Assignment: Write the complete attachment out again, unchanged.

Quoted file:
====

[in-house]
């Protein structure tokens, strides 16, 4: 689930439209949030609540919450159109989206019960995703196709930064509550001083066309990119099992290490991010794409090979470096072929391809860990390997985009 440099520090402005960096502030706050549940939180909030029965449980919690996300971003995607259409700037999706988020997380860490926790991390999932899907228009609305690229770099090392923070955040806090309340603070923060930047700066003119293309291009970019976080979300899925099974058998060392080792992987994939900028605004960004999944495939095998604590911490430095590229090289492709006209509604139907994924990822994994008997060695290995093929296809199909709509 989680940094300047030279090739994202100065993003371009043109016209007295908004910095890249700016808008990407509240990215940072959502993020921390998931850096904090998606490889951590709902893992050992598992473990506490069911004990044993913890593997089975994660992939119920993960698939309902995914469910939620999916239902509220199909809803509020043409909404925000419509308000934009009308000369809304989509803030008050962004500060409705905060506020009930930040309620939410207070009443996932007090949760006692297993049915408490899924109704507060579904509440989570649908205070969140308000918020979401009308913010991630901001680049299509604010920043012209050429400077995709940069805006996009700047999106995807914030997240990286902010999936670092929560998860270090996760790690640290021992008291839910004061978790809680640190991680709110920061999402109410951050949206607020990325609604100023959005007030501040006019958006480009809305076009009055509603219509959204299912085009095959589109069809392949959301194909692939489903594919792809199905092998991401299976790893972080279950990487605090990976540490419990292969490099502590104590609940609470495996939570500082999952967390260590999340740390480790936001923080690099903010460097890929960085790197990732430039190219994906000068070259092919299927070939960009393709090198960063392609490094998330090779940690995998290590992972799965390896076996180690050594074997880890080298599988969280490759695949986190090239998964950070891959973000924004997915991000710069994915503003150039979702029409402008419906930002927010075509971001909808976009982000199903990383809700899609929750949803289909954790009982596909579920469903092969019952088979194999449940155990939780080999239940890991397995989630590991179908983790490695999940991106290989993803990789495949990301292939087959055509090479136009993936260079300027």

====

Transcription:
[in-house]
């Protein structure tokens, strides 16, 4: 689930439209949030609540919450159109989206019960995703196709930064509550001083066309990119099992290490991010794409090979470096072929391809860990390997985009 440099520090402005960096502030706050549940939180909030029965449980919690996300971003995607259409700037999706988020997380860490926790991390999932899907228009609305690229770099090392923070955040806090309340603070923060930047700066003119293309291009970019976080979300899925099974058998060392080792992987994939900028605004960004999944495939095998604590911490430095590229090289492709006209509604139907994924990822994994008997060695290995093929296809199909709509 989680940094300047030279090739994202100065993003371009043109016209007295908004910095890249700016808008990407509240990215940072959502993020921390998931850096904090998606490889951590709902893992050992598992473990506490069911004990044993913890593997089975994660992939119920993960698939309902995914469910939620999916239902509220199909809803509020043409909404925000419509308000934009009308000369809304989509803030008050962004500060409705905060506020009930930040309620939410207070009443996932007090949760006692297993049915408490899924109704507060579904509440989570649908205070969140308000918020979401009308913010991630901001680049299509604010920043012209050429400077995709940069805006996009700047999106995807914030997240990286902010999936670092929560998860270090996760790690640290021992008291839910004061978790809680640190991680709110920061999402109410951050949206607020990325609604100023959005007030501040006019958006480009809305076009009055509603219509959204299912085009095959589109069809392949959301194909692939489903594919792809199905092998991401299976790893972080279950990487605090990976540490419990292969490099502590104590609940609470495996939570500082999952967390260590999340740390480790936001923080690099903010460097890929960085790197990732430039190219994906000068070259092919299927070939960009393709090198960063392609490094998330090779940690995998290590992972799965390896076996180690050594074997880890080298599988969280490759695949986190090239998964950070891959973000924004997915991000710069994915503003150039979702029409402008419906930002927010075509971001909808976009982000199903990383809700899609929750949803289909954790009982596909579920469903092969019952088979194999449940155990939780080999239940890991397995989630590991179908983790490695999940991106290989993803990789495949990301292939087959055509090479136009993936260079300027």